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martx-5
04-10-2010, 11:24 AM
Well, I just ripped off the front apron from the TR3. Nice when all the bolts are new with never seize on them. I took my time and it was off in about an hour and a half.

I have to change the fan, because the one that was supplied with the rack and pinion kit is just too small for the job. It's a 10" fan that can't keep things cool if the outside temps climb much above 85 deg F. I got a 12" Spal that moves 1630 cfm. It'll be a tight fit behind the radiator, but I need a bigger fan as I don't have any engine fan, the motor has a few more horsies then stock.

Will keep you guys posted. Should be done by the end of the weekend.

martx-5
04-11-2010, 10:08 AM
OK, the fan is mounted on the radiator. I had to move it up as far as possible so the fan motor would clear the frame cross brace. The mounting kit worked out really good. Much better then those plastic nails going through the radiator like the previous fan had.

Oh, and thanks to Don Elliott for his suggestion of slotting the radiator hold down screws. It made it a breeze to get those screws in there. I used a large set of forceps to get the screw in position, pushed up with with my finger, unlocked the forceps and with a screwdriver, ran the bolts into position. All of this done topside from the front. I also tapered the ends of the screws to help with the lead in.

Should be finished today.

newmexTR3
04-12-2010, 10:49 AM
Looks good Art!

Might as well drop an aluminum radiator in there while you're at it :wink:

Bremer
04-12-2010, 01:56 PM
What controller and what kind of temp sensor are you using to activate the fan?
Screw-in or wedge-between-the-fins type?

Don Elliott
04-12-2010, 08:20 PM
I have a toggle switch under the dash that I flick on if I see the temperature start to rise. In my 1958 TR3A for the area where I live and drive, I only need my fan if I stop in heavy traffic like just before a bridge or if a major highway is merging down from 2 lanes to 1 lane and it takes more than 10 minutes to do this.

martx-5
04-18-2010, 11:33 AM
OK, here's a follow up from last week, and it's not good. I got everything installed without a hitch, but then started it up. It seemed to take a long time to get up any temperature, in fact it never really did. This is without the fan running, and I don't have any engine driven fan. I only have a toggle switch to turn on the electric fan. Finally, I looked under the hood, and the engine seemed to be running hot. I didn't have the radiator cap screwed down tight, and coolant started to overflow. Shut the engine off, turned on the fan to cool things down a bit and let things sit until this weekend while I thought about what might have happened.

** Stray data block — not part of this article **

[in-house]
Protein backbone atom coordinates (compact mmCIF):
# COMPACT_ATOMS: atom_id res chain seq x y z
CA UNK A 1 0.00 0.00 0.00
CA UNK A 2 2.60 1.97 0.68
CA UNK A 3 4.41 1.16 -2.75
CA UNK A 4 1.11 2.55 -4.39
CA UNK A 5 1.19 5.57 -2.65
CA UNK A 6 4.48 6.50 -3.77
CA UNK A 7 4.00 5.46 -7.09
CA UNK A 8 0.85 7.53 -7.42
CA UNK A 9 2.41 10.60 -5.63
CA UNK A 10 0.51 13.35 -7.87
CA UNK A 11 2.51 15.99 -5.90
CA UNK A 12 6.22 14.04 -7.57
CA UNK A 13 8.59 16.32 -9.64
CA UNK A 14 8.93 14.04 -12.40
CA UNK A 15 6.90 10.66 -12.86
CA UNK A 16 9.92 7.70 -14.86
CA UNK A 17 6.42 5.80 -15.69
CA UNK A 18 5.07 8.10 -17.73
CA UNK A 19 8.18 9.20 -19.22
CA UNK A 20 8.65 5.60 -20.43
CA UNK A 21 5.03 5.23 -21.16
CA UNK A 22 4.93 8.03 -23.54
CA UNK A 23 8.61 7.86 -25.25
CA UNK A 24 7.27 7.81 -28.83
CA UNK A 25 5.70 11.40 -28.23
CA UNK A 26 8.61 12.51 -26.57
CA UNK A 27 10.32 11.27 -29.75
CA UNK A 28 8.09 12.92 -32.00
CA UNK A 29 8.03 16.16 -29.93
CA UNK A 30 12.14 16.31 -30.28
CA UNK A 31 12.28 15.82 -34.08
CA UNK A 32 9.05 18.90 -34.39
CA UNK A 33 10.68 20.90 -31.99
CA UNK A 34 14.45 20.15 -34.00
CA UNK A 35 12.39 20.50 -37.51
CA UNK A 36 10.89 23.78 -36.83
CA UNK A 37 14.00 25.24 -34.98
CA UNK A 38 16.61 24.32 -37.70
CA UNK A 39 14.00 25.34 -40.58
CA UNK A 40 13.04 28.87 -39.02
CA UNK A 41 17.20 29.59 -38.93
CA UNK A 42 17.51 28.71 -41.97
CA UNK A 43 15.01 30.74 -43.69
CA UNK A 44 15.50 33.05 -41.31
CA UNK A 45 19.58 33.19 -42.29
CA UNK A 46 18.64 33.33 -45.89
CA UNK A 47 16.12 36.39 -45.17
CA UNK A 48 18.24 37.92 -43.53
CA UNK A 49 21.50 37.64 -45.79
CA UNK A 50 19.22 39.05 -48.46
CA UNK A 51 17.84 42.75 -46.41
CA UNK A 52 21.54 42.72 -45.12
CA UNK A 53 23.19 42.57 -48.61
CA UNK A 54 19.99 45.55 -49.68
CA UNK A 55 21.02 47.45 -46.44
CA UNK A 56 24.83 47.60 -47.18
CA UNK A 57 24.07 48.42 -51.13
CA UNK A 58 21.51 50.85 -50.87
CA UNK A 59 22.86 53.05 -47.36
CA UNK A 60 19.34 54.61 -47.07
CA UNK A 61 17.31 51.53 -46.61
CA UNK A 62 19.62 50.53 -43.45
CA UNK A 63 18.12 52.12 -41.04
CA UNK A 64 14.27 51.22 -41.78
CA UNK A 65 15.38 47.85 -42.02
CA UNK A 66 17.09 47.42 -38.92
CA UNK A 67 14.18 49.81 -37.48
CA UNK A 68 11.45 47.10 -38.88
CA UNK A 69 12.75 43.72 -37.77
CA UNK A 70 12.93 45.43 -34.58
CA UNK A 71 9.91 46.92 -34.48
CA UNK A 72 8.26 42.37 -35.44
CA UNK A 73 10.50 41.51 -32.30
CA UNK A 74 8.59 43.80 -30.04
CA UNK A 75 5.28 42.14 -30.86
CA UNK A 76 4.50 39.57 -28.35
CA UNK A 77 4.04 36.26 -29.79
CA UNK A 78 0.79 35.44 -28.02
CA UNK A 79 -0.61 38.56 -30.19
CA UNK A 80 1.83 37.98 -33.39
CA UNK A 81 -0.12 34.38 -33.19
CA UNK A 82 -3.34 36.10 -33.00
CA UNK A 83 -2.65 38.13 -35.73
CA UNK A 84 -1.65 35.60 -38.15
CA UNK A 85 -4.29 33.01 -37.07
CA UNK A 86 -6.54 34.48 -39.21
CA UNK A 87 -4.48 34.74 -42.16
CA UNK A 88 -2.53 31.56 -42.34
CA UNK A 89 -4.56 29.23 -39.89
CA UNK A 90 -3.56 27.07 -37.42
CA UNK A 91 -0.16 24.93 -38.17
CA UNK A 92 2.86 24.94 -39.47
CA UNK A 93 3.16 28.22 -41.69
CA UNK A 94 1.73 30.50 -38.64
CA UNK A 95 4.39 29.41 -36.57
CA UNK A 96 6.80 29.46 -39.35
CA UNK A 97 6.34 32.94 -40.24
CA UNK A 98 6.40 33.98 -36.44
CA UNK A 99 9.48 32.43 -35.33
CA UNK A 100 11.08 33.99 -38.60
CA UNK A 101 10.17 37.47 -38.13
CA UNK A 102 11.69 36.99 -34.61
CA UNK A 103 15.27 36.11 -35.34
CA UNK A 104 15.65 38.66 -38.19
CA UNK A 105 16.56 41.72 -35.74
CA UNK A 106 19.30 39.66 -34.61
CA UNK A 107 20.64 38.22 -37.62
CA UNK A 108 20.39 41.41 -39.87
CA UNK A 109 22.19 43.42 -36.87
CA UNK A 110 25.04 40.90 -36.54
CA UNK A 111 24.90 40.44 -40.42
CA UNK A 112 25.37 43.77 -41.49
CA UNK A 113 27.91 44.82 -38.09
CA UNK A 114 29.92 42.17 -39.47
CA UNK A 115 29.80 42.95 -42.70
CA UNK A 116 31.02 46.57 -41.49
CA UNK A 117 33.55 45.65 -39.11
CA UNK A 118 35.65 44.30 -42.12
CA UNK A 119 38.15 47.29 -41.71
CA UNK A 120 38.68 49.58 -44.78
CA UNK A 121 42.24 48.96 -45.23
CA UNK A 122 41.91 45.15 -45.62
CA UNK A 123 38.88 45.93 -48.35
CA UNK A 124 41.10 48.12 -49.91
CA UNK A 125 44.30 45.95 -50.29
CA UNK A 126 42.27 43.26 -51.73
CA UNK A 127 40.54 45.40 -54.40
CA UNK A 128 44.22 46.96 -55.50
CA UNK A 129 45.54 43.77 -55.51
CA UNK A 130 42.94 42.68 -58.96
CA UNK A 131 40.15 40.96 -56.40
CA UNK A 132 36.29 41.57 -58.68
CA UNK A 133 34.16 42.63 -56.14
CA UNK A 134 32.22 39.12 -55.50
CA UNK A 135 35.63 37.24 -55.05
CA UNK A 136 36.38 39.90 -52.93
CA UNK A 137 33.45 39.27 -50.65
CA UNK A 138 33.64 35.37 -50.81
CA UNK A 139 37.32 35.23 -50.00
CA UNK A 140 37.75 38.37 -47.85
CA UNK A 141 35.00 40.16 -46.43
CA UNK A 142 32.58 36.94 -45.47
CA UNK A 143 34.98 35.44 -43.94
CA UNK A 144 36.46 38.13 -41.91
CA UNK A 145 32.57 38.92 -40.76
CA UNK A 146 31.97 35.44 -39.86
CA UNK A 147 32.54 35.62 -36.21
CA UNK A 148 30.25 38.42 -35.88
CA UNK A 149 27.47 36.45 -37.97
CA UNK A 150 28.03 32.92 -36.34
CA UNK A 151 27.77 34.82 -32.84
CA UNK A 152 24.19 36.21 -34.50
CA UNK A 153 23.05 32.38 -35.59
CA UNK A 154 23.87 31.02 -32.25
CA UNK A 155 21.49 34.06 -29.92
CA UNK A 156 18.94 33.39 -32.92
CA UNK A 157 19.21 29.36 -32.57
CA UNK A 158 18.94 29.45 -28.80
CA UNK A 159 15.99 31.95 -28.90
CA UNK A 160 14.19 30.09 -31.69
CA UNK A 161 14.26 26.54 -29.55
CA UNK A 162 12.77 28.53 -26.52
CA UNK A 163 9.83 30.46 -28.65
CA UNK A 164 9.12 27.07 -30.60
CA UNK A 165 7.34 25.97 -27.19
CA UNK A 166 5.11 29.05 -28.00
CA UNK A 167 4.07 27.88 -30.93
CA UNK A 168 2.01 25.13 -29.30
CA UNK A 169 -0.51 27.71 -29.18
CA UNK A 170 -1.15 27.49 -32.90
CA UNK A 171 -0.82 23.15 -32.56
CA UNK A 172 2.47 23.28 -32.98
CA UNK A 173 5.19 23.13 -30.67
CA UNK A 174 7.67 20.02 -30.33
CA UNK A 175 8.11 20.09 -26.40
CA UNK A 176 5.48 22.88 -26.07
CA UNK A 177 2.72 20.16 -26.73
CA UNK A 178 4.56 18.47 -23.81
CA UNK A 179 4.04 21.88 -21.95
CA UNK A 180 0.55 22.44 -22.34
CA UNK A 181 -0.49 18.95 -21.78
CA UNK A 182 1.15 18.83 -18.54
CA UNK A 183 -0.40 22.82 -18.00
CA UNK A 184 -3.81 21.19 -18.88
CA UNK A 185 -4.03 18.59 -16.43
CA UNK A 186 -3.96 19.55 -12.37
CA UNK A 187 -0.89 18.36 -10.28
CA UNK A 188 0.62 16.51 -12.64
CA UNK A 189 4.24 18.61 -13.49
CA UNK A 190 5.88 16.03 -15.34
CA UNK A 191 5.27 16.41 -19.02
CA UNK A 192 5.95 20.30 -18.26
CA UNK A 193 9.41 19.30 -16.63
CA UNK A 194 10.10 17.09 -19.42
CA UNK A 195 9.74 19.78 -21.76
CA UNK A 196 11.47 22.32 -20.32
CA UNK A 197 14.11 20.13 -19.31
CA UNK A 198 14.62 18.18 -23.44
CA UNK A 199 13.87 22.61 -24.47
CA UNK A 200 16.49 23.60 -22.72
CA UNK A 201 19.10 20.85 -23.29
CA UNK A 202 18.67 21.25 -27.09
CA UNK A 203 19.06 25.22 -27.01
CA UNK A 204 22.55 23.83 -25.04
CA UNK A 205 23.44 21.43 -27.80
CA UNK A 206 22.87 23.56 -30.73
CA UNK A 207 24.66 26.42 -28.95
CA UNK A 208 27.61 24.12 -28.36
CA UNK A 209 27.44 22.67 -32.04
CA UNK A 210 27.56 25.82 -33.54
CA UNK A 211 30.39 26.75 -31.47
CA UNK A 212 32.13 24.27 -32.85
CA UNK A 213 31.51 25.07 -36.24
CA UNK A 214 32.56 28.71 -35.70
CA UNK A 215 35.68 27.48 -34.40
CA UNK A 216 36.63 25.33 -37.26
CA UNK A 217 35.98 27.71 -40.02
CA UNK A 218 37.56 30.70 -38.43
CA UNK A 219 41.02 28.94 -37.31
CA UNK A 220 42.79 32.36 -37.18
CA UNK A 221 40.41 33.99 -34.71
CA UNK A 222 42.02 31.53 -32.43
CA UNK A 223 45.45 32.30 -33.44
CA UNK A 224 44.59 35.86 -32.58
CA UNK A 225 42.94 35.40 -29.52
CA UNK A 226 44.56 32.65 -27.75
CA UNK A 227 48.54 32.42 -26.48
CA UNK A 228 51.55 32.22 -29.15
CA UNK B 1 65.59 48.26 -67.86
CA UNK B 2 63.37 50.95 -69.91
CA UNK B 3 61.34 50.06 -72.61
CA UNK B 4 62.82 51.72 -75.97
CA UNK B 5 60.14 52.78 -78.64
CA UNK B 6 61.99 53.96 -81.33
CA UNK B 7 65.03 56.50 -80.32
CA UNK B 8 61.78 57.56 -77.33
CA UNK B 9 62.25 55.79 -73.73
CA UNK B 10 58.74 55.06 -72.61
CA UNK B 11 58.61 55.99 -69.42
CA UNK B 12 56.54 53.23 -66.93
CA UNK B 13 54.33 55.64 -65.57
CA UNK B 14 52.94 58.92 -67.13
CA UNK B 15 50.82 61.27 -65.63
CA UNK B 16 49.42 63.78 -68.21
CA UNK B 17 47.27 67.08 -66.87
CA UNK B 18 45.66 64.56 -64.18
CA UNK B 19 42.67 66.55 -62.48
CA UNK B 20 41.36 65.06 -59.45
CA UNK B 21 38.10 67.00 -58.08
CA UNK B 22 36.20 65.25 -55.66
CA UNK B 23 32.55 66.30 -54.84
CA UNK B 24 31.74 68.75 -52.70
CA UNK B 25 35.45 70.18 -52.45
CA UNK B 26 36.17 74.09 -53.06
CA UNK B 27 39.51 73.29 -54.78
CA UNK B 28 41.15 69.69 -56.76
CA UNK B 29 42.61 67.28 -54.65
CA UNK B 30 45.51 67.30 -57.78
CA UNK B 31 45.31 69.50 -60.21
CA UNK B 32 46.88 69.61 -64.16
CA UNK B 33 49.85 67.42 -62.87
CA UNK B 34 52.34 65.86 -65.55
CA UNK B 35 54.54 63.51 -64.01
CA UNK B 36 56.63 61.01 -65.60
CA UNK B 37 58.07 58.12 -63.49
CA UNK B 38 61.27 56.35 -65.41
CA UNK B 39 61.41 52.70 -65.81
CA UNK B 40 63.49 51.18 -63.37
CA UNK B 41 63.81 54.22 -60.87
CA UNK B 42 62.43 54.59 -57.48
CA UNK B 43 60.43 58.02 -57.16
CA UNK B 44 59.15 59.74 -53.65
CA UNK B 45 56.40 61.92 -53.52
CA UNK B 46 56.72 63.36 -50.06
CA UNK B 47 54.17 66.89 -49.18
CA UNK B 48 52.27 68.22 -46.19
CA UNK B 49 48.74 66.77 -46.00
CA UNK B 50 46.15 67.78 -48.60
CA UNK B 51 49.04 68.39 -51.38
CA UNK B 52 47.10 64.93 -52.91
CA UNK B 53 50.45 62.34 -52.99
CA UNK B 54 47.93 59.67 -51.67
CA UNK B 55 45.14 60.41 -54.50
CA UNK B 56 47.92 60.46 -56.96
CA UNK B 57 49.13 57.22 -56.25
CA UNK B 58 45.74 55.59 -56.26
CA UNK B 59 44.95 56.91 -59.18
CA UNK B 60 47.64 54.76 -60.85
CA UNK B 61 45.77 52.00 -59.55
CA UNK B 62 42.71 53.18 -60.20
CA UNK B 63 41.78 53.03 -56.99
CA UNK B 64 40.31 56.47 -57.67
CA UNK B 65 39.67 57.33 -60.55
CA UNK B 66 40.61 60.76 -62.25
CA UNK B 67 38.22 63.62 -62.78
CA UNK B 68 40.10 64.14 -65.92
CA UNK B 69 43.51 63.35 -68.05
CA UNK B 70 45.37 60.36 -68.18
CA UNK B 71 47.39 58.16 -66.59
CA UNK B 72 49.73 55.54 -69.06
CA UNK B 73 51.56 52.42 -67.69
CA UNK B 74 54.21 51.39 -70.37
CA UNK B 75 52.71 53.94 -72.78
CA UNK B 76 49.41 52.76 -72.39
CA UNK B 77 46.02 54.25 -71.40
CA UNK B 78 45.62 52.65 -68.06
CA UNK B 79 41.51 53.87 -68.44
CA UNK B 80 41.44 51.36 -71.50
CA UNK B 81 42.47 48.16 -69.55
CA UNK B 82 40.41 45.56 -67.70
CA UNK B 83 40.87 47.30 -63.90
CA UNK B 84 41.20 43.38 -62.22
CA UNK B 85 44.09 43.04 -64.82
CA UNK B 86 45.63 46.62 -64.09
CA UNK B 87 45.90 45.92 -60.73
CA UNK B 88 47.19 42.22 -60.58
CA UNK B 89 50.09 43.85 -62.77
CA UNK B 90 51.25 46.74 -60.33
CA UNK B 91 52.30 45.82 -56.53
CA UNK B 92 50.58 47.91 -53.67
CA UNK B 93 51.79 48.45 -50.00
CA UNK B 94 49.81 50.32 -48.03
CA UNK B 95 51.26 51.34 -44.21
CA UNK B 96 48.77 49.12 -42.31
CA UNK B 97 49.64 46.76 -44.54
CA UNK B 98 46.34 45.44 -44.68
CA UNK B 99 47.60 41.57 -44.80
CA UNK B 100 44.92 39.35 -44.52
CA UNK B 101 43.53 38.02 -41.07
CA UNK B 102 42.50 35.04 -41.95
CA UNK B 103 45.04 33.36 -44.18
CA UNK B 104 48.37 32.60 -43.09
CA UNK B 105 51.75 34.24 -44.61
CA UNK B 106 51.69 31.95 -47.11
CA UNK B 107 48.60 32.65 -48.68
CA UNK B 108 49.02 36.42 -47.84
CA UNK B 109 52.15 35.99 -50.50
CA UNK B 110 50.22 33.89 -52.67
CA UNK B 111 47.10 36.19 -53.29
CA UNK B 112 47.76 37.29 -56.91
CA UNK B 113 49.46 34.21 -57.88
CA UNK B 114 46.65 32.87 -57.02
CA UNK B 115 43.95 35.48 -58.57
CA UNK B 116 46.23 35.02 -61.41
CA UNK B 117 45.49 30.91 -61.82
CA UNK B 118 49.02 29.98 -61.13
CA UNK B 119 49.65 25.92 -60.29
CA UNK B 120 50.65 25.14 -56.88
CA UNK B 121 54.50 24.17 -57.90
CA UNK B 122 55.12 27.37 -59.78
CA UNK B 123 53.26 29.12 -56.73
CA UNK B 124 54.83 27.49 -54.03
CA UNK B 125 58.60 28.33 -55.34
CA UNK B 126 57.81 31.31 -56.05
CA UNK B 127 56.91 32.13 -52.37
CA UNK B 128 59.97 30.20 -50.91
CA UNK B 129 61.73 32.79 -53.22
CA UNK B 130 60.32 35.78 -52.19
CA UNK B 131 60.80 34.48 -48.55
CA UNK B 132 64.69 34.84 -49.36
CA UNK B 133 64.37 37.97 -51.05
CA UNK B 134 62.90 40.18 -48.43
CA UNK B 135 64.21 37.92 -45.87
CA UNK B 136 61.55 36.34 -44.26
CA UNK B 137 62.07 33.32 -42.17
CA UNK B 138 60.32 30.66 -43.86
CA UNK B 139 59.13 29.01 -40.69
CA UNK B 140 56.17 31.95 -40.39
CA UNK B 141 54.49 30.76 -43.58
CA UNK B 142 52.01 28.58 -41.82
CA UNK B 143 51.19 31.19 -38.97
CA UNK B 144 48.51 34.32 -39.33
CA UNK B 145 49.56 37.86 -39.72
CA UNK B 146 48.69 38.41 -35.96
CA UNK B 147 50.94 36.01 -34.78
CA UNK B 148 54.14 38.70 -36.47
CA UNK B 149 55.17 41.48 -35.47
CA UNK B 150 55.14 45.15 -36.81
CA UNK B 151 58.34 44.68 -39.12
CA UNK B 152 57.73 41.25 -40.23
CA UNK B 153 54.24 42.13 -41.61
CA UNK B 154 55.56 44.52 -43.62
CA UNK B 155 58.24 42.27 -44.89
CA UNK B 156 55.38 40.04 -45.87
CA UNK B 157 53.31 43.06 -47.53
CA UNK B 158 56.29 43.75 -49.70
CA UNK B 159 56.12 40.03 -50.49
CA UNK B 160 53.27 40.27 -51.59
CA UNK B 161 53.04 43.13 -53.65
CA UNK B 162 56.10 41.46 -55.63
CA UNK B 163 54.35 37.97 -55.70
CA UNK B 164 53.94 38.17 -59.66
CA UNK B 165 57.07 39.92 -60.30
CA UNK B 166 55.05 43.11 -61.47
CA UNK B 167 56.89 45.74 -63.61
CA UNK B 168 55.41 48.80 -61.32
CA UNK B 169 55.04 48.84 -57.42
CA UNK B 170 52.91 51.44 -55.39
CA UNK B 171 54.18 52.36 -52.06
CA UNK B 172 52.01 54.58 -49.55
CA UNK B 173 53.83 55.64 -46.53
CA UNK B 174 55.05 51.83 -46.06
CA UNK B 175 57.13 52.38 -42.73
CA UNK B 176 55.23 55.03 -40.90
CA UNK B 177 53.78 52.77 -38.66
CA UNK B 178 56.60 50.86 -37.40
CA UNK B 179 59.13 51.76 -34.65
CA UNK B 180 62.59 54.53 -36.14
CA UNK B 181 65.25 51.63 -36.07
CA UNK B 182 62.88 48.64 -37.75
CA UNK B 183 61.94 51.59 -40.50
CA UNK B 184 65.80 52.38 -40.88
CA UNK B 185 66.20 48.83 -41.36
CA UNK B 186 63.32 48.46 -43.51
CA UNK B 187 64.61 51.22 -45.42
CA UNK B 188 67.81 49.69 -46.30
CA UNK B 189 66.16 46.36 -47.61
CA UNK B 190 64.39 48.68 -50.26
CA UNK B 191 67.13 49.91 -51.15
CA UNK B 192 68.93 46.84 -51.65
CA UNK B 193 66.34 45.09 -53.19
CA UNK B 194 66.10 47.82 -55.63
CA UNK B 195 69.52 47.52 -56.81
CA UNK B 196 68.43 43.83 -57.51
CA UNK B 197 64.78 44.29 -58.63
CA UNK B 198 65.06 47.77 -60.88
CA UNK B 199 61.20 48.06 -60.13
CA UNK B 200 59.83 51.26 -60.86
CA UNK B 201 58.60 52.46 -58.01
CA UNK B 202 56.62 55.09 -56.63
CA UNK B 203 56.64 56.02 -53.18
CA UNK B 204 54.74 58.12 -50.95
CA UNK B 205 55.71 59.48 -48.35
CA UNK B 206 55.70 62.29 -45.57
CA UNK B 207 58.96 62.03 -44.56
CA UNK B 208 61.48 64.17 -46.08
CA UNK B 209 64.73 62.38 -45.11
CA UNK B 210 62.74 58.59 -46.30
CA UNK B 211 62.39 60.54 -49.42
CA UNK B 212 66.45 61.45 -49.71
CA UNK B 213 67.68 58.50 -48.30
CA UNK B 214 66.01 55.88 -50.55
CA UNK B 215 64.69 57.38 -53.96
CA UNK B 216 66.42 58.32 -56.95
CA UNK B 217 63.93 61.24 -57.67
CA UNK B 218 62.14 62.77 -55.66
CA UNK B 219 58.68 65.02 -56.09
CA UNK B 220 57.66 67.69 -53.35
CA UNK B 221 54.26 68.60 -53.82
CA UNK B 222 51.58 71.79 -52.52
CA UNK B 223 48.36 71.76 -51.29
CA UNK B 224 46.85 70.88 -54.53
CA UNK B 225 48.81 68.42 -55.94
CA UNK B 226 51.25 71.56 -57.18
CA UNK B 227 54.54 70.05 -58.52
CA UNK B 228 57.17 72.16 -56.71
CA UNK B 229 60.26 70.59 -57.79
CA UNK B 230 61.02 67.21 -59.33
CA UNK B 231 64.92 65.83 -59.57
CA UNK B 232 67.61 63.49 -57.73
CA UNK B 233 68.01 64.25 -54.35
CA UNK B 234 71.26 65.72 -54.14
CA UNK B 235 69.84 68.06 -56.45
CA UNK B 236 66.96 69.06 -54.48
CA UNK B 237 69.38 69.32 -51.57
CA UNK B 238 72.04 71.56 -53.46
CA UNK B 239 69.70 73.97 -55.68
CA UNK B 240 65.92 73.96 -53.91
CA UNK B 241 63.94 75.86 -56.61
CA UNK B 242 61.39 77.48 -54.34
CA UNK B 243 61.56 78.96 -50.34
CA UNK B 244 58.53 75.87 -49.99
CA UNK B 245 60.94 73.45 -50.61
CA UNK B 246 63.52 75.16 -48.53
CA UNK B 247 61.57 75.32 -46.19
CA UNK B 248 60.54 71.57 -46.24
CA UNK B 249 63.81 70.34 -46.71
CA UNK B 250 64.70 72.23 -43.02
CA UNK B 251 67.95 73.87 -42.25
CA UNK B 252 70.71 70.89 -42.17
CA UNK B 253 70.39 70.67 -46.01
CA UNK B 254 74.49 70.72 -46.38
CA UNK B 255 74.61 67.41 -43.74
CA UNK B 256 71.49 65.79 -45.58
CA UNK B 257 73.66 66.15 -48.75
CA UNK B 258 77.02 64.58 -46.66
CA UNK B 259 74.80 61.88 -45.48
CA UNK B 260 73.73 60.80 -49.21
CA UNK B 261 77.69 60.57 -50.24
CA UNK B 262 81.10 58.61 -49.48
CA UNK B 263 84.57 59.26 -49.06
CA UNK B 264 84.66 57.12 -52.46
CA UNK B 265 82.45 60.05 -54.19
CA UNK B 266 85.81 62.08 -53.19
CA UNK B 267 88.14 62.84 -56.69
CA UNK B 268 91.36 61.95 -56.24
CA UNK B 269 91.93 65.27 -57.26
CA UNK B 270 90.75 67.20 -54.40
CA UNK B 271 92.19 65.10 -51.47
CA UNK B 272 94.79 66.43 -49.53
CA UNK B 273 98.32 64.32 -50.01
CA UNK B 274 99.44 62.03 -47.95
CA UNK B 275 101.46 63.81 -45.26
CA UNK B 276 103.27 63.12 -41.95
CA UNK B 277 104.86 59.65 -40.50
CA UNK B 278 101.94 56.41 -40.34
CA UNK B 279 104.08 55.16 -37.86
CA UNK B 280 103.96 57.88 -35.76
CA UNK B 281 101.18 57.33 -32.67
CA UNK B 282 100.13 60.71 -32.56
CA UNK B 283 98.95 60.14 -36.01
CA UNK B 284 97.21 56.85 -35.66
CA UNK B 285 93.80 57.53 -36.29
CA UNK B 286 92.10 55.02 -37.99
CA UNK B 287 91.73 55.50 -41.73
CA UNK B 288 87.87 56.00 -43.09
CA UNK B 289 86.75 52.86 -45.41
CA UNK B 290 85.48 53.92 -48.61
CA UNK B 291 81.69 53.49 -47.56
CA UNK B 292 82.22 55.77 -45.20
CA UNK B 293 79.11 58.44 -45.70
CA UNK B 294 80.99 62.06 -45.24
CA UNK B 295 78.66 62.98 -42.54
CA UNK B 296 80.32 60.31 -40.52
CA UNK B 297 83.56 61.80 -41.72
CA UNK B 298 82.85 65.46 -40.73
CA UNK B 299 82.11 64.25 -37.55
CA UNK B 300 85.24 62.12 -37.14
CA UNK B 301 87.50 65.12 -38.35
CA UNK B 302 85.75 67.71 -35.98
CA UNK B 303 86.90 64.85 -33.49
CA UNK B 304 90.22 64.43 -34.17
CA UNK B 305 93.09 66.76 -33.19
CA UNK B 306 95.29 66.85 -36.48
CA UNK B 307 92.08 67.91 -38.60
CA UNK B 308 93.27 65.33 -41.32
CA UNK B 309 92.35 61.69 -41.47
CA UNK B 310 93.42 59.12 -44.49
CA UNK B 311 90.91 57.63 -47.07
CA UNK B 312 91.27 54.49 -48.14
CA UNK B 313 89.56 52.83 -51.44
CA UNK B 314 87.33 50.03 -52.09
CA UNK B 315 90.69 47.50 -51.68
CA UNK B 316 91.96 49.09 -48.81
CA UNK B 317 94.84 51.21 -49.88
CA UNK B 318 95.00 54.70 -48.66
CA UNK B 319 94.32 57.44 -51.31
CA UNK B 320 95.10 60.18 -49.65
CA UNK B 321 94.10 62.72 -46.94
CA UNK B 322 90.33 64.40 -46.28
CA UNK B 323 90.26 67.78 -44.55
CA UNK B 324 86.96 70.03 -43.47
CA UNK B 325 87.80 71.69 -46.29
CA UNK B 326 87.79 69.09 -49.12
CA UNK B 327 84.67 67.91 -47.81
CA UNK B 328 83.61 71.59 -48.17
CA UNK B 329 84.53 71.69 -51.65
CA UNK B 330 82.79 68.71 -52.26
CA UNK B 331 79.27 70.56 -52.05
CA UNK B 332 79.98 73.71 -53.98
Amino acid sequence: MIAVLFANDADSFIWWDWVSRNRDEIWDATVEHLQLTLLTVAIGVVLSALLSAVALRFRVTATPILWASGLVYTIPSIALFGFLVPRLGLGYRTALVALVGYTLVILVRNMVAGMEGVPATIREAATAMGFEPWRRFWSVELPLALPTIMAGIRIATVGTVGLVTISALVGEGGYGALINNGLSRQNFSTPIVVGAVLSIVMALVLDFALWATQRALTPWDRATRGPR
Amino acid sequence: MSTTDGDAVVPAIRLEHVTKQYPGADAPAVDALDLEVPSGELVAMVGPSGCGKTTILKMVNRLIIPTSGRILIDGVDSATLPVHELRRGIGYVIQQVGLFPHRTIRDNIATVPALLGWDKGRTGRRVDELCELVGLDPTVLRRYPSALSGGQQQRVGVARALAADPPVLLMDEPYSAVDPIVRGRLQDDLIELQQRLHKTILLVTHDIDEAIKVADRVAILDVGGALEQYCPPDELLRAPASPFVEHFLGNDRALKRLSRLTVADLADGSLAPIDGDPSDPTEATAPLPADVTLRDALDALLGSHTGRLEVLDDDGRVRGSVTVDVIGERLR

Today I removed the thermostat and checked that on the stove in a pot of water. Opens at about 175 deg. That's OK. Took the pot of boiling water out to the car and dipped the end of the temp gauge in and temp was lucky to get to 100 deg.

No wonder I was getting sleepy, all of the ether leaked out... :laugh:

This was a gauge that I repaired about two years ago. I guess this time I'll leave it to the pros. For now, I'll get a cheap capillary gauge from the FLAPS.

What about going electric from a TR4. I want to keep the look of the original. I just need the gauge, sender, and 10VDC voltage regulator, right??

Also, who does repairs on the capillary gauges.

TR4nut
04-18-2010, 12:11 PM
Close call Art, but sounds like things will be fine. As to the TR4 gauge yes, you just need to get on a 10VDC circuit. Keep your eye out for the early TR4 dome gauges, very close look to the TR3 I doubt people would even notice.

newmexTR3
04-18-2010, 02:31 PM
That's too bad Art, but at least you didn't damage anything. MOMA in Albuquerque does repairs on the analog temp gauges:

MOMA
1321 Second Street NW, Albuquerque, NM 87102
Phone: (505) 766-6661

Gordon_Dedrick
04-18-2010, 04:32 PM
Art
Nisonger on Long Island does them as well as West Valley in California. West Valley did my Fuel gauge and it turned out very nice at a resonable price. I understand the pricipals of Nisonger changed hads recently and some people have had issues with it.
Hope the rest of the process goes smoother.
Gordon

vivdownunder
04-18-2010, 06:21 PM
Art, I run a TR4 electric sender and domed glass temp guage in the 3A, but you need a voltage stabilizer fitted to the loom as per the TR4. One of the new electronic stabilizers is best as the old bi-metal type is less reliable.

On a TR4 the fuel guage is also stabilized, and as such gives a more reliable readout, so I use that as well.

A TR4 wiring diagram will show where the stabilizer splices into the loom, and it mounts on the inside of the LH firewall near the battery box.

Regards,

Viv.